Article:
Equally so in the first game, it can’t be called a curtain raiser, such is the parity of status on the double header. “Borris” and Loughmore are separated by the buffer zone of Drom-Inch but near enough to each other to promote keen rivalry. There’s also a relationship expressed in county finals of the 80’s which produced success for “Borris” in ‘83 in Cashel with Noel O’Dwyer given individual kudos. It was the first final for Loughmore in the stick code. They lost again to Cappawhite in ‘87 but scaled the heights in ‘88 against Sunday’s opponents in a replay by 2-7 to 1-8. The verdict rested on a four man exchange of passing which led to Pat McGrath’s lodgment in Noelie Maher’s net at the Killinan posts. Loughmore are of course the most recent champions of this year’s surviving quartet, having triumphed in ‘07 over Drom-Inch and gone on to win out in Munster.
That standard hasn’t been reproduced in the mean time, including the current campaign with its Mid Final loss heavily to Drom-Inch. They now have the opportunity to atone on the wider scene with such as their Mid masters and Sarsfields eliminated. “Borris”, absent from the semi-finals for decades, will not loom quite as formidable as those now departed, but are likely to pose a bigger problem than luckless, fourteen man Killenaule.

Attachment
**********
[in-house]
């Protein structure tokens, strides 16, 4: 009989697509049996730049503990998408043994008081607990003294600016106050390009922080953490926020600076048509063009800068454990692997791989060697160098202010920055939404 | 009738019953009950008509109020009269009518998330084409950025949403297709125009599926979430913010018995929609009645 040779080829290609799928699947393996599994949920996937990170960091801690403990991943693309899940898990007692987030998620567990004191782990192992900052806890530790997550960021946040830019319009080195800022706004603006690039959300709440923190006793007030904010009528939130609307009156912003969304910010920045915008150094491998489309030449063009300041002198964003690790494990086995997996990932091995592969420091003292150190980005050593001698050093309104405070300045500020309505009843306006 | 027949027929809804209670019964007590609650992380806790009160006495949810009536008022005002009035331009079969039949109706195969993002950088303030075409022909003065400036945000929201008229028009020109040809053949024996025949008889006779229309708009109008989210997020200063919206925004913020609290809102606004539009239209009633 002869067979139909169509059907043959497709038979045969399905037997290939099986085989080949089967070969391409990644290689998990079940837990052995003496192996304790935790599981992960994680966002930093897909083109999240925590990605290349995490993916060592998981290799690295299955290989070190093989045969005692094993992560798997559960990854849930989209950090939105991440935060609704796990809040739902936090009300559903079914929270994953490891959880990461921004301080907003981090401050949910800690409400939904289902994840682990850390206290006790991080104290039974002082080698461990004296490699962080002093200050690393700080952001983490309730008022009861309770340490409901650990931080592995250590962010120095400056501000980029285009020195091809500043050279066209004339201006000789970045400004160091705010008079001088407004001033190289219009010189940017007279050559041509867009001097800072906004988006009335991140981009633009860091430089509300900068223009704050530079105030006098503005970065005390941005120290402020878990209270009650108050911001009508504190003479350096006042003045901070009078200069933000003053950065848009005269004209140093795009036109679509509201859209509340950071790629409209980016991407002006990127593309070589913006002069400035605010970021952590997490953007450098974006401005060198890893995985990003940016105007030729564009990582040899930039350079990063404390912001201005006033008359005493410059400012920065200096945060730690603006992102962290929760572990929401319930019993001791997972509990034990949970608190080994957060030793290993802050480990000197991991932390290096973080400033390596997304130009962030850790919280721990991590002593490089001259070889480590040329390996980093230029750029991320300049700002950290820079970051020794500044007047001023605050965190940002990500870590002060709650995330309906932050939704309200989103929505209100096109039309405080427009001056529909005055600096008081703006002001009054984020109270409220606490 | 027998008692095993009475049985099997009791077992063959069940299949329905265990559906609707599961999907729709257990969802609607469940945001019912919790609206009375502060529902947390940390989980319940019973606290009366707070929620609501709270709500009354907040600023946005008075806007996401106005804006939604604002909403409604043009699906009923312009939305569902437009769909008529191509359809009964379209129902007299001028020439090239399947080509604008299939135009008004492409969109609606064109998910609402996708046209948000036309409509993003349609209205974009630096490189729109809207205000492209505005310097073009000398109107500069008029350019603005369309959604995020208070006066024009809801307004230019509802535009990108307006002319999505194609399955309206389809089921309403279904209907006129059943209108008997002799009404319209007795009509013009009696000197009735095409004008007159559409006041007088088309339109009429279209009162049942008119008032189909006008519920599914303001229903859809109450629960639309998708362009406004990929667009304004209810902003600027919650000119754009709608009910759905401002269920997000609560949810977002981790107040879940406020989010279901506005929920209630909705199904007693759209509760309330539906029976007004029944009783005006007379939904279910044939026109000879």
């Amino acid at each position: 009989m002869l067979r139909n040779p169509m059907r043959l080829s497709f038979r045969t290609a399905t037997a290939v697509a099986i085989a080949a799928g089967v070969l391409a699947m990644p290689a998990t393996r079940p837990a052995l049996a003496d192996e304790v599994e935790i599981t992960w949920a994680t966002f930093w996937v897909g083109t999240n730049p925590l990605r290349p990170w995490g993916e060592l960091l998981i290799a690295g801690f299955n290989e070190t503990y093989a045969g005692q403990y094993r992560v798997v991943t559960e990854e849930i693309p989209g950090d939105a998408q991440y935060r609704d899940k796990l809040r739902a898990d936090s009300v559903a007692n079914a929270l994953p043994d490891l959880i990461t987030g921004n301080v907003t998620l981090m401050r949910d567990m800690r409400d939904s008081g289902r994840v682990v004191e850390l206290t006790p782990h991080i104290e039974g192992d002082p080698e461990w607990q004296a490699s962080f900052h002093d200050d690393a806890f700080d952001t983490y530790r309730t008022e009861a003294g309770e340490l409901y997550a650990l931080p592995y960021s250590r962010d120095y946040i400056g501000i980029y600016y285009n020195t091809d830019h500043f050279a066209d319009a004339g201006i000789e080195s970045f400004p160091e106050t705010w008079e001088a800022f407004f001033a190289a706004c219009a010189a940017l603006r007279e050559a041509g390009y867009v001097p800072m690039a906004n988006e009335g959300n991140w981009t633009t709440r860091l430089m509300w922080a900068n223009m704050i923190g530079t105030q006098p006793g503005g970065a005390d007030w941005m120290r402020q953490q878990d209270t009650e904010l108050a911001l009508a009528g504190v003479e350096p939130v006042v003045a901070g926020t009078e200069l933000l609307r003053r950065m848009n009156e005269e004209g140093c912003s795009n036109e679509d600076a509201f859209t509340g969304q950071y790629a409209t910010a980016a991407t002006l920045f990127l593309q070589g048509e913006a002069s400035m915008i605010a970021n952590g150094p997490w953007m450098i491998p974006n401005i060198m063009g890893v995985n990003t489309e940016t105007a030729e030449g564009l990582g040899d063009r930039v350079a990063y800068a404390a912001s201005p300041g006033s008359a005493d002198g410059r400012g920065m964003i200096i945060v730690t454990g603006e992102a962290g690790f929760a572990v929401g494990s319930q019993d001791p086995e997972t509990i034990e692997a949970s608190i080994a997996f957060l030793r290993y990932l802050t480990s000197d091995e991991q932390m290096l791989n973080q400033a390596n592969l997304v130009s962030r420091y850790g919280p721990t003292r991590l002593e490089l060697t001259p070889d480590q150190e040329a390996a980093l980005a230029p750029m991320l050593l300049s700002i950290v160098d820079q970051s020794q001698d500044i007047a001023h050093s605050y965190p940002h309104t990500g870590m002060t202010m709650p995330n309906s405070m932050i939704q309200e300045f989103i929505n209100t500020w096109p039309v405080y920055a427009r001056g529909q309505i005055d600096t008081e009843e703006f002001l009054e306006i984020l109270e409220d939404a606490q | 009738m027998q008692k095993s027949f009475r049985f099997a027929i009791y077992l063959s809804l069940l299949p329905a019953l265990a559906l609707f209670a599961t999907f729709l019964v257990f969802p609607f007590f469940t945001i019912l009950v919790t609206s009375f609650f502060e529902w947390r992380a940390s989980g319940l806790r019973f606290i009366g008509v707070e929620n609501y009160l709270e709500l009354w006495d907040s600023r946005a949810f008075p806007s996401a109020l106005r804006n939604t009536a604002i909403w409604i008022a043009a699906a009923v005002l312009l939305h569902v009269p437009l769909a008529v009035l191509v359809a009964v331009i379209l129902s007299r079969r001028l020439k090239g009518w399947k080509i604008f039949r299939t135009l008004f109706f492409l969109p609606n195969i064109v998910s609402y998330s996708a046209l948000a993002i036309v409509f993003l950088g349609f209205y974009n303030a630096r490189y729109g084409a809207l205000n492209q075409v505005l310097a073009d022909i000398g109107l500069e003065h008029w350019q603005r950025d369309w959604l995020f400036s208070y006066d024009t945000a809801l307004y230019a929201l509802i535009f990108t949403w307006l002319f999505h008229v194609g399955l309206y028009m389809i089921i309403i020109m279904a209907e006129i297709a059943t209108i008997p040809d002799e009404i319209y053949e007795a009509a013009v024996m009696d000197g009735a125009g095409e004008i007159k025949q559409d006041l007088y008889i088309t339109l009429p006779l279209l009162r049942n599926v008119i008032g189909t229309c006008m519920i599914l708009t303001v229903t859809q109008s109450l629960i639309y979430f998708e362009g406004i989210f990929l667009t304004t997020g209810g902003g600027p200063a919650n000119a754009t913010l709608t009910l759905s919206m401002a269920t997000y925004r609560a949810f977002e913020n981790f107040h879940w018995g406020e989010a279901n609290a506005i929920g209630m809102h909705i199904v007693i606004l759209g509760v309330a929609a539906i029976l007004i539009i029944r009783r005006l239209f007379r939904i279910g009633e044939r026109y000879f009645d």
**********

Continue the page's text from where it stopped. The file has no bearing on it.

Being the first side in the maroon colours to appear at this stage is bound to inject sharpness into a side that has tended to under achieve over the years. Keith Ryan and Kieran Maher have been doing well as younger recruits to their attack, while Brendan Maher stands out in any company at midfield and Philip’s experience is a defensive factor. They had to pull themselves together to get through against Carrick Swans but dealt better with Anacarty. Loughmore’s competitiveness and ambition may swing things their way in a hard to call contest.
Galway’s last gasp leveller a year ago could not avert a Kilkenny title at the second meeting. Will Clare’s comparable draw with Cork follow a similar pattern against another of the title rich counties? Media opinion seems to be swinging in that direction. There’s no argument about the Banner’s general superiority the last day, when Cork’s three goals negatived a large part of Clare’s pointing prowess. Davy Fitzgerald may well opt this time for extra deployment in defence to afford less room for Cork breaks. Anthony Nash may go for more of the shorter ball to a defender if Clare do not mark potential receivers. A change of forward choice could see O’Donnell on for Honan for faster release of possession in attack. Cork do not appear to be of Kilkenny calibre as exploiters of a second chance. The crusading Banner seem capable of reproducing form, with a better bottom line. Whoever prevails, a Saturday title will be historic.